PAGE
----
3 Benign Prostatic Hyperplasia Characterizations

3 bph characterizationsBenign prostatic hyperplasia (BPH), also known as prostate enlargement, swollen prostate, or prostatic hypertrophy, is a disease that affects men. The prostate is a gland which is normally about the size and shape of a walnut and is part of the male reproductive system. As the prostate enlarges, the gland presses against and pinches the urethra, making the walls of the bladder thicker and causing urinary problems. Find out more about three key characterizations of benign prostatic hyperplasia:

1. Benign prostatic hyperplasia pathophysiological characterization: The reasons for the development of benign prostatic hyperplasia are not fully understood, but it is known that prostatic enlargement is related to the potent androgen dihydrotestosterone (DHT). The type II 5-alpha-reductase present in the prostate metabolizes, circulating testosterone and turning into DHT locally, but not systemically. Over time, DHT connects to androgen receptors in the cell nuclei, and may result in benign prostatic hyperplasia. (Read more about it here: http://bit.ly/1MpbM2z)

2. Benign prostatic hyperplasia epidemiological characterization: Worldwide, the prevalence of benign prostatic hyperplasia has risen to about 30 million men who experience the symptoms. Despite the fact the prevalence of benign prostatic hyperplasia in whites and African-Americans is similar, it is usually more severe and progressive among African-Americans. This may be explained by higher levels of testosterone, 5-alpha-reductase activity, and androgen receptor expression, as well as growth factor activity in this population that leads to an increased rate of prostatic hyperplasia and enlargement. (Read more about it here: http://bit.ly/1MpbM2z)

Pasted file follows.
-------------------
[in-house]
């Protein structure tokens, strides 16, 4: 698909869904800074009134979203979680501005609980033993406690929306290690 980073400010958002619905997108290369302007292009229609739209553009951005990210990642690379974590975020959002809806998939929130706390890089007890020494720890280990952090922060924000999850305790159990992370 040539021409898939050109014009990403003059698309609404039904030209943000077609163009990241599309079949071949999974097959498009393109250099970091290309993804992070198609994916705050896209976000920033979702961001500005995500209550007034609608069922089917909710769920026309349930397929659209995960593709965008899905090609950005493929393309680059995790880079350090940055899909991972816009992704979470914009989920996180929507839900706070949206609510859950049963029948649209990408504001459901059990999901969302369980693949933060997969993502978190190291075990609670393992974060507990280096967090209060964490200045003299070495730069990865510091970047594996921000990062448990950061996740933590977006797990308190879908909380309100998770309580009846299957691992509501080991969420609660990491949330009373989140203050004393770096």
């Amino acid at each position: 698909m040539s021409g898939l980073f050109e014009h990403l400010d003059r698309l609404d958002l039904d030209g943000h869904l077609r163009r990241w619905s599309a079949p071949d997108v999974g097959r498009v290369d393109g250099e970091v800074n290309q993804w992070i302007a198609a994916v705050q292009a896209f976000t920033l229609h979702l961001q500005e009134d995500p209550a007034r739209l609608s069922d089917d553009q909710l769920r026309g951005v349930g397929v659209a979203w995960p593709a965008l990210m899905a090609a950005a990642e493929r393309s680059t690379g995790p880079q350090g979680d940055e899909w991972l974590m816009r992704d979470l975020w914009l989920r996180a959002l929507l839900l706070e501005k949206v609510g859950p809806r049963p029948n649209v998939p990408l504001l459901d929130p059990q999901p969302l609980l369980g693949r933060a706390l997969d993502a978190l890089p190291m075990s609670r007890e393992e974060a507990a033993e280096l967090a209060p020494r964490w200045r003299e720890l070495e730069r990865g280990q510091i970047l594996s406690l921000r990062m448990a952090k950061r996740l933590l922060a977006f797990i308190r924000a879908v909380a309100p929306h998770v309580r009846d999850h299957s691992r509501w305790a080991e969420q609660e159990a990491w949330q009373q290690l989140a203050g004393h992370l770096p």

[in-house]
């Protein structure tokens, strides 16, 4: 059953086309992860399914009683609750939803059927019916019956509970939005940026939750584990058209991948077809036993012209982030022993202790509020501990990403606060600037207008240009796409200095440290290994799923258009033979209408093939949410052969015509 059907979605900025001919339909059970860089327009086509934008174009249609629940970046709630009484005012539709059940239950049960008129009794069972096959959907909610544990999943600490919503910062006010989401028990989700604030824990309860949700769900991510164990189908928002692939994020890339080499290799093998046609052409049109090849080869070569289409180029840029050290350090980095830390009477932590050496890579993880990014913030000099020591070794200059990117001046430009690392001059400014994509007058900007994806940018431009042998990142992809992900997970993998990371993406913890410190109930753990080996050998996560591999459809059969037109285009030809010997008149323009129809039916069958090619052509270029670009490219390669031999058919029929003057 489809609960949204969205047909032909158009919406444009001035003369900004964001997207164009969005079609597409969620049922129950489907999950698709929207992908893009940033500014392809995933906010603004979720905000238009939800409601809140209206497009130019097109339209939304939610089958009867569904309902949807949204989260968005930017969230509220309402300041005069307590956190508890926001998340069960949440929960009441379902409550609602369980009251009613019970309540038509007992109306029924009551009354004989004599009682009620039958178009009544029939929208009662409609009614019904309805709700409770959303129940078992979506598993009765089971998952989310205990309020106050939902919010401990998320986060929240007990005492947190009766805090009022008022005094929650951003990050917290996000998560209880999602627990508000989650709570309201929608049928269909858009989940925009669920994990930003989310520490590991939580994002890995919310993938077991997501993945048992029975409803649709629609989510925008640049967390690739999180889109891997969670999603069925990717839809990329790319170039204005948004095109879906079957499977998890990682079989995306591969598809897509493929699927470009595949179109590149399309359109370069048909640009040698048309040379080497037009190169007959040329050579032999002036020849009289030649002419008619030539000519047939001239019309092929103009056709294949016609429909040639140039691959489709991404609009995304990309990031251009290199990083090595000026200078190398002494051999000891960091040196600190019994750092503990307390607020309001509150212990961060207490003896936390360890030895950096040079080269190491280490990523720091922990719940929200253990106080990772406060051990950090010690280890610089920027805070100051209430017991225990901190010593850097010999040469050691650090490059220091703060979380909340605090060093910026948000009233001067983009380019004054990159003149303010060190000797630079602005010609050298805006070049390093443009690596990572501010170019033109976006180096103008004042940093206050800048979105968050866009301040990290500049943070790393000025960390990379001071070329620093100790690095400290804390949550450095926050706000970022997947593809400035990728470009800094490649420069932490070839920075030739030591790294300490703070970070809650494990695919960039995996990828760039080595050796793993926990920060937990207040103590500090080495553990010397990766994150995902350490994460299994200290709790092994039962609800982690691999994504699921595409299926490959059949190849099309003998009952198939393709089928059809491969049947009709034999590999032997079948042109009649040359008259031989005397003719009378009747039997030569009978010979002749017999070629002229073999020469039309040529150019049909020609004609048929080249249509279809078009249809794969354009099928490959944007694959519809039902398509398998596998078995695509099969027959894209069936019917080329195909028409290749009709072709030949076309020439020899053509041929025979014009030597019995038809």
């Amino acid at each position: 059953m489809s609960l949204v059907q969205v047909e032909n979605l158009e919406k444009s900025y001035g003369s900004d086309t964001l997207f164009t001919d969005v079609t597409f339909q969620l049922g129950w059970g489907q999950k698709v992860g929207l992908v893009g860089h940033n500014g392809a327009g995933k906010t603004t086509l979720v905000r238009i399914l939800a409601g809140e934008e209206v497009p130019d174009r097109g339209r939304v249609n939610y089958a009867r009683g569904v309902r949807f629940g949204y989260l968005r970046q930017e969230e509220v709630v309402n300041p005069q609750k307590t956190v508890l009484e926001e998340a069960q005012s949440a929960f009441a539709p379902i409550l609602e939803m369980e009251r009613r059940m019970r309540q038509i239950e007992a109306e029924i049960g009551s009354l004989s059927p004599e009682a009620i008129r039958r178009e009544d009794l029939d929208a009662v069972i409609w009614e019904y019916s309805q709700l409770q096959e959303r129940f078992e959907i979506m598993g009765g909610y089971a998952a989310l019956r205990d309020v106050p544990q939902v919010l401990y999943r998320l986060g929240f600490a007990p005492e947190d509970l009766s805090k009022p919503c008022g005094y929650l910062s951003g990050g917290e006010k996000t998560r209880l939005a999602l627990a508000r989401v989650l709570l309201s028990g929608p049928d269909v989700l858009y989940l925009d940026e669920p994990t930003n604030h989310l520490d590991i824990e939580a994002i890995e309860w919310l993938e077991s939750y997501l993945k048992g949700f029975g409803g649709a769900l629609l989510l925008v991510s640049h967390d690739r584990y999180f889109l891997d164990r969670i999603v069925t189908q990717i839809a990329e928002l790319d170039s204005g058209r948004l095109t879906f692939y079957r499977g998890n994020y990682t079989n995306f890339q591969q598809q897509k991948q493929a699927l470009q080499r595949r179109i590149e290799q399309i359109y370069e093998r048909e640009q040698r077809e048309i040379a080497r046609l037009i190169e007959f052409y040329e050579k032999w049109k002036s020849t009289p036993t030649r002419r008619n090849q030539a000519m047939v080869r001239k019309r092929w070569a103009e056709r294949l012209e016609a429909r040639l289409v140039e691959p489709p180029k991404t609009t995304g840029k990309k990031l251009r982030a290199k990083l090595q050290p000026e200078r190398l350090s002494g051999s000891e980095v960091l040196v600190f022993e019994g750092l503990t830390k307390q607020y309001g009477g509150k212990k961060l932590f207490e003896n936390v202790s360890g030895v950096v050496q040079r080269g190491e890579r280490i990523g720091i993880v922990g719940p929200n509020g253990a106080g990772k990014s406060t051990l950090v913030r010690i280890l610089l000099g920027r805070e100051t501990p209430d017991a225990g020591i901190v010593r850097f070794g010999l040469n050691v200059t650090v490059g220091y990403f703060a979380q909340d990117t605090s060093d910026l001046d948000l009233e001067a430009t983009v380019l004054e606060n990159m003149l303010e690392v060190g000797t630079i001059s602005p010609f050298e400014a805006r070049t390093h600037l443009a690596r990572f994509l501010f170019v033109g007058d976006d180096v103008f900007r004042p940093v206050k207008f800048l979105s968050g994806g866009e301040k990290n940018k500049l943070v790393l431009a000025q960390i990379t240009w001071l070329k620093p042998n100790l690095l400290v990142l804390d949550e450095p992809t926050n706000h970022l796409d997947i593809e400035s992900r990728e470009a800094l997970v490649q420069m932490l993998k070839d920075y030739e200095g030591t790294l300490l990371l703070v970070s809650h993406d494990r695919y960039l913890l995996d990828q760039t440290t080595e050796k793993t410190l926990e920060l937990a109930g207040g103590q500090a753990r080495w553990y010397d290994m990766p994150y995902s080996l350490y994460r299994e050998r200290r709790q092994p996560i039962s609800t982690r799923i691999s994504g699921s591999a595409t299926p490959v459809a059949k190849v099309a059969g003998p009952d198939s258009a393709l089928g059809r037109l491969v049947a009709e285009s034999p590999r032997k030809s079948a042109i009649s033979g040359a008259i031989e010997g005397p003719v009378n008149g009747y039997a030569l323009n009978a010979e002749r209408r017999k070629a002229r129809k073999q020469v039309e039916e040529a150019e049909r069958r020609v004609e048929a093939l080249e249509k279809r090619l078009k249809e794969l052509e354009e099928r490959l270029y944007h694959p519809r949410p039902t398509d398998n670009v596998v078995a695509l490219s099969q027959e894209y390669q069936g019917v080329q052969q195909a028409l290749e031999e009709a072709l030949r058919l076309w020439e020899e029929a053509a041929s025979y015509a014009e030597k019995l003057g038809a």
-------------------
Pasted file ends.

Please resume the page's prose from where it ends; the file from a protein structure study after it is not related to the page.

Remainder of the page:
3. Benign prostatic hyperplasia physical characterization: The main symptoms associated with benign prostatic hyperplasia include urinary frequency, the equivalent to urinating eight or more times a day; urinary urgency, which is the inability to delay urination, trouble starting a urine stream; a weak or an interrupted urine stream among others. These symptoms are usually related to a blocked urethra and / or a bladder that is overworked from trying to pass urine through the blockage. (Read more about it here: http://bit.ly/1MpbM2z)


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BPH News is strictly a news and information website about the disease. It does not provide medical advice, diagnosis or treatment. This content is not intended to be a substitute for professional medical advice, diagnosis, or treatment. Always seek the advice of your physician or other qualified health provider with any questions you may have regarding a medical condition. Never disregard professional medical advice or delay in seeking it because of something you have read on this website.

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